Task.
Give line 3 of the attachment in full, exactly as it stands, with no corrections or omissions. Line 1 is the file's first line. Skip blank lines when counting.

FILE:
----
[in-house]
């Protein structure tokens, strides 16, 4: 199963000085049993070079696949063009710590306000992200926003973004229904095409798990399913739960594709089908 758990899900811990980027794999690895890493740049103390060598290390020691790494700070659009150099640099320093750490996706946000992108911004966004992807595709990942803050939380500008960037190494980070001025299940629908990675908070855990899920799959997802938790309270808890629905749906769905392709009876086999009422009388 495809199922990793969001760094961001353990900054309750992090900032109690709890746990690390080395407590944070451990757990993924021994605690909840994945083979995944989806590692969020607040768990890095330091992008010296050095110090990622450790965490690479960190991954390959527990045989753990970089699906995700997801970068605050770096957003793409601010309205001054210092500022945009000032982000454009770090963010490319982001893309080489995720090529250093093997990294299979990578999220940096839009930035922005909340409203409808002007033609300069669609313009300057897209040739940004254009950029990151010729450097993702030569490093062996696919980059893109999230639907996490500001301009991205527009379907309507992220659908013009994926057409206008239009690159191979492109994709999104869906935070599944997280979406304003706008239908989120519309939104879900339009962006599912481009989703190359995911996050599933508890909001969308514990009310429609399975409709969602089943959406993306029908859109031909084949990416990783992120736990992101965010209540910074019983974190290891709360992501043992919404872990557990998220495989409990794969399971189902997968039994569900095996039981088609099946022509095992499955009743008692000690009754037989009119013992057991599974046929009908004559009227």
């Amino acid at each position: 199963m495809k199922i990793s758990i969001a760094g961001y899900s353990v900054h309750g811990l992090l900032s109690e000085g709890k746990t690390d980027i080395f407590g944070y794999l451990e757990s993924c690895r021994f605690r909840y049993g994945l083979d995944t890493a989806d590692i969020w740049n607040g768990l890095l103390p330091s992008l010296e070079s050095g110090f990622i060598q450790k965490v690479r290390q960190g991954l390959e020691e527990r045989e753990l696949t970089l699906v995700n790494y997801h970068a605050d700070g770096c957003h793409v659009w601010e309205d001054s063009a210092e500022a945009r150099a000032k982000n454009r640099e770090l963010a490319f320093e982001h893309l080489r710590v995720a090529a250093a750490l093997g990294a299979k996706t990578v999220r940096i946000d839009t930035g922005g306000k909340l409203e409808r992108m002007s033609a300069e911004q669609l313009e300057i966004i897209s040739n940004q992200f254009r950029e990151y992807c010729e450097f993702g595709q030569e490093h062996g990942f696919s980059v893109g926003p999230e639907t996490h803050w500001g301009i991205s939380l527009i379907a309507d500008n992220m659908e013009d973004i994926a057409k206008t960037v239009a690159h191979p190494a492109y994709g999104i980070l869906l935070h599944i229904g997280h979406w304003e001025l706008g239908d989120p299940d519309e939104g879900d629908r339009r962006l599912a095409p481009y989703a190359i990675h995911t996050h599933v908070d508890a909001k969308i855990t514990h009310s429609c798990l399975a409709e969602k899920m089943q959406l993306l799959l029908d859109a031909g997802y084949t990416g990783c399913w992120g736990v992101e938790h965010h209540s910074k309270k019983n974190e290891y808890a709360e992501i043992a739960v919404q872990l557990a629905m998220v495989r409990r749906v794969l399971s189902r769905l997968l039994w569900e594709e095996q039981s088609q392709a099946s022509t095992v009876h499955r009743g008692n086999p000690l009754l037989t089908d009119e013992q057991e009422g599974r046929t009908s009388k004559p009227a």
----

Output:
């Amino acid at each position: 199963m495809k199922i990793s758990i969001a760094g961001y899900s353990v900054h309750g811990l992090l900032s109690e000085g709890k746990t690390d980027i080395f407590g944070y794999l451990e757990s993924c690895r021994f605690r909840y049993g994945l083979d995944t890493a989806d590692i969020w740049n607040g768990l890095l103390p330091s992008l010296e070079s050095g110090f990622i060598q450790k965490v690479r290390q960190g991954l390959e020691e527990r045989e753990l696949t970089l699906v995700n790494y997801h970068a605050d700070g770096c957003h793409v659009w601010e309205d001054s063009a210092e500022a945009r150099a000032k982000n454009r640099e770090l963010a490319f320093e982001h893309l080489r710590v995720a090529a250093a750490l093997g990294a299979k996706t990578v999220r940096i946000d839009t930035g922005g306000k909340l409203e409808r992108m002007s033609a300069e911004q669609l313009e300057i966004i897209s040739n940004q992200f254009r950029e990151y992807c010729e450097f993702g595709q030569e490093h062996g990942f696919s980059v893109g926003p999230e639907t996490h803050w500001g301009i991205s939380l527009i379907a309507d500008n992220m659908e013009d973004i994926a057409k206008t960037v239009a690159h191979p190494a492109y994709g999104i980070l869906l935070h599944i229904g997280h979406w304003e001025l706008g239908d989120p299940d519309e939104g879900d629908r339009r962006l599912a095409p481009y989703a190359i990675h995911t996050h599933v908070d508890a909001k969308i855990t514990h009310s429609c798990l399975a409709e969602k899920m089943q959406l993306l799959l029908d859109a031909g997802y084949t990416g990783c399913w992120g736990v992101e938790h965010h209540s910074k309270k019983n974190e290891y808890a709360e992501i043992a739960v919404q872990l557990a629905m998220v495989r409990r749906v794969l399971s189902r769905l997968l039994w569900e594709e095996q039981s088609q392709a099946s022509t095992v009876h499955r009743g008692n086999p000690l009754l037989t089908d009119e013992q057991e009422g599974r046929t009908s009388k004559p009227a």